Ukraine's alliances are not a 'bargaining chip' in talks with Russia, country's deputy PM says

Ukraine’s proposed membership in NATO should not be used as a “bargaining chip” in this week's talks between Russia and the United States over the eastern European nation's plight, says Ukraine’s deputy prime minister for European affairs.

Kyiv has 'sovereign right' to pick its friends, even if Russia disagrees, official says

A Ukrainian soldier surveys the position of pro-Russian rebels in Donetsk region of Ukraine, on Saturday. (Andriy Dubchak/The Associated Press)

Ukraine's proposed membership in NATO should not be used as a "bargaining chip" in this week's talks between Russia and the United States over the eastern European nation's confrontation with Moscow, Ukraine's deputy prime minister for European affairs said Monday.

Olga Stefanishyna met the Western military alliance's secretary general on Monday ahead of a full meeting of the NATO-Ukraine Commission, which helps direct the relationship between NATO allies and the beleaguered nation.

Her statement comes as Ukraine seeks to underline not only its partnership with NATO but its burgeoning relationship with western Europe — efforts that some defence and foreign policy experts say are aggravating Russia.

It is a message that will no doubt be repeated today when Ukrainian President Volodymyr Zelensky speaks with Prime Minister Justin Trudeau.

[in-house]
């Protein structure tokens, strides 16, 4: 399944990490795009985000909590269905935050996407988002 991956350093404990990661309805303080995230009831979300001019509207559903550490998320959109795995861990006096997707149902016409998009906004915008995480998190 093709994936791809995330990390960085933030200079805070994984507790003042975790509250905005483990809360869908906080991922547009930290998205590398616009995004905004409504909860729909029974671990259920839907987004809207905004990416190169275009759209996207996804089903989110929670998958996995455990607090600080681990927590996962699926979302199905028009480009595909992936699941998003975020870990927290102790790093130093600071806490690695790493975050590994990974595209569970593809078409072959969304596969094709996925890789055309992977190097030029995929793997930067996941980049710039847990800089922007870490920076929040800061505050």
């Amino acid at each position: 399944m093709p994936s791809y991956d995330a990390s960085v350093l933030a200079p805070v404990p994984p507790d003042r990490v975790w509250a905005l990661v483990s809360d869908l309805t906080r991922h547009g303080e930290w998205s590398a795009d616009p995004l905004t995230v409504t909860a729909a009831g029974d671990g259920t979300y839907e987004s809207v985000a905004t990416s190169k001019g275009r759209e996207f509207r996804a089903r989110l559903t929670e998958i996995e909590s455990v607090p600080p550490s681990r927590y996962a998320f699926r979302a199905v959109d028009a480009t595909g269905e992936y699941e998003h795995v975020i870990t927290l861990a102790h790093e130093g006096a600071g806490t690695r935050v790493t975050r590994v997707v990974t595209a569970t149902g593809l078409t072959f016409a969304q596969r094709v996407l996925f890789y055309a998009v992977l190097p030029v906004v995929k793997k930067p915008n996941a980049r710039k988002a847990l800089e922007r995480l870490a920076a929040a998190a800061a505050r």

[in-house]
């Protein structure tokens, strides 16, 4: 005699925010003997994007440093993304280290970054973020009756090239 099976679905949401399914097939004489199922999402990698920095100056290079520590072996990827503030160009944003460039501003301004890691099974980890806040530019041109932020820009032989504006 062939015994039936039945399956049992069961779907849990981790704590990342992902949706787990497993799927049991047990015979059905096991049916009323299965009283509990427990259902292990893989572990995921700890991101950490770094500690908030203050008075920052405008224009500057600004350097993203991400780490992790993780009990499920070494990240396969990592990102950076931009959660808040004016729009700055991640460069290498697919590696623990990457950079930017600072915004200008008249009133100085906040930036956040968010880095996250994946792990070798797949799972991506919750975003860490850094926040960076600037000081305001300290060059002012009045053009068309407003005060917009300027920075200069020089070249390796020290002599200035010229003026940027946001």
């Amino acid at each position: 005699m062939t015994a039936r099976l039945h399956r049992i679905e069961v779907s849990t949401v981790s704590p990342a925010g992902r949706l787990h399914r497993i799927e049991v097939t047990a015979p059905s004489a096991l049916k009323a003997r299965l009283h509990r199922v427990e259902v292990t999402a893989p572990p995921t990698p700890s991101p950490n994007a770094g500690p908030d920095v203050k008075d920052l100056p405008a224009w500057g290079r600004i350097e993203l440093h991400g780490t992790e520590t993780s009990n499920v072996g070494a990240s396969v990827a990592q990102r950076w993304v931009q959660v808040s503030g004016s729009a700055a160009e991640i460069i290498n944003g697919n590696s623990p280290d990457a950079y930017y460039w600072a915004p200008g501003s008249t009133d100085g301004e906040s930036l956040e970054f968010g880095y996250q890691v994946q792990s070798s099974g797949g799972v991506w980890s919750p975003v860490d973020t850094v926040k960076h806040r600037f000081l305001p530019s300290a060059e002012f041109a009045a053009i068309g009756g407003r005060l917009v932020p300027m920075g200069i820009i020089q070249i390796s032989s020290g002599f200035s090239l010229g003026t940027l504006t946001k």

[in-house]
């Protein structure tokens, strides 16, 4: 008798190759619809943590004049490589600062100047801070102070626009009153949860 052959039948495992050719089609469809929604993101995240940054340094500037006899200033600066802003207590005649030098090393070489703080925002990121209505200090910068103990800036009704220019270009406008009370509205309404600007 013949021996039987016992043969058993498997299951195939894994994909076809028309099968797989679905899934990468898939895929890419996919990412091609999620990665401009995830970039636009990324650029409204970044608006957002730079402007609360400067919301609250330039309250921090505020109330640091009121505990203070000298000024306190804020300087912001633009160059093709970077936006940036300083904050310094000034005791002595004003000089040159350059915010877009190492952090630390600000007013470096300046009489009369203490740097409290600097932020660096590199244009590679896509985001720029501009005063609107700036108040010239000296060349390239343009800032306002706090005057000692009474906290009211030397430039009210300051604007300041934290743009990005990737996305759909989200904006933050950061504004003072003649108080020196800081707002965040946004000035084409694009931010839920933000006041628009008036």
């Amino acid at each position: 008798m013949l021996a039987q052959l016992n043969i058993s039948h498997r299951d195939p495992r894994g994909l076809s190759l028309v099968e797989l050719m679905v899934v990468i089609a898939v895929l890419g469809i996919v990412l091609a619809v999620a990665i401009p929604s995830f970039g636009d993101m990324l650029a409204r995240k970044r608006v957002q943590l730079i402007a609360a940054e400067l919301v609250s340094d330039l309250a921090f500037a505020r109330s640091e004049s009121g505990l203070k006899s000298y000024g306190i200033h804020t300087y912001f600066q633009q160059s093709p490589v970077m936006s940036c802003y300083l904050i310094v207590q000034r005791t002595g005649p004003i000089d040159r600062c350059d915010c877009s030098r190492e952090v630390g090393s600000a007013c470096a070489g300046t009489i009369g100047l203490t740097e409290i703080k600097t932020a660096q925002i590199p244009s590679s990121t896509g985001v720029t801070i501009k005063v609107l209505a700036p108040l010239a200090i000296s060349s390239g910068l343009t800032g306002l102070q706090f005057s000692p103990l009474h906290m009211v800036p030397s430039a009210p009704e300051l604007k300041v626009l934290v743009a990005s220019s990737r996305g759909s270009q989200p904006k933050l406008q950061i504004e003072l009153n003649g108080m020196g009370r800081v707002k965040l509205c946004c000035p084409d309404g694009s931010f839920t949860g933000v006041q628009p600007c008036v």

On Monday, Stefanishya repeated Zelensky's often-heard mantra — "nothing about Ukraine without Ukraine" — at a joint media conference with NATO Secretary General Jens Stoltenberg.

NATO Secretary General Jens Stoltenberg, right, and Olga Stefanishyna, deputy prime minister for European and Euro-Atlantic Integration of Ukraine, speak prior to a media conference in Brussels, on Monday. (Olivier Matthys/The Associated Press)

"We have our own inherent, sovereign right to choose our own security arrangements, including treaties and alliances," Stefanishyna said. "The Euro-Atlantic integration is enshrined in our constitution and is supported by the majority of Ukrainian citizens. It's not a subject of negotiation or a bargaining chip."

The starting point for negotiations, she said, should be the withdrawal of more than 100,000 Russian combat troops now deployed on Ukraine's border.

This reminder of Ukraine's position came on the same day that senior American and Russian officials opened security talks in Geneva — the first in a series of critical meetings this week that will include direct negotiations between Stoltenberg and Russian diplomats on Wednesday.

The negotiations are meant to dial back tensions in eastern Europe, where Russia has issued sweeping security demands that include barring Ukraine from joining NATO and the withdrawal of Western forces from other parts of the region. Russia's proposals have been deemed unacceptable already by both the U.S. and NATO.

As the crisis has unfolded, Ukraine has been keen to demonstrate its utility to NATO and showcase its ties with the European Union.

In a meeting with Stoltenberg on Dec. 16, 2021, Zelensky spoke about "Ukraine's participation in NATO-led missions, involvement in the NATO Response Force and military exercises," according to a statement issued at the time by his office.

'Playing hardball'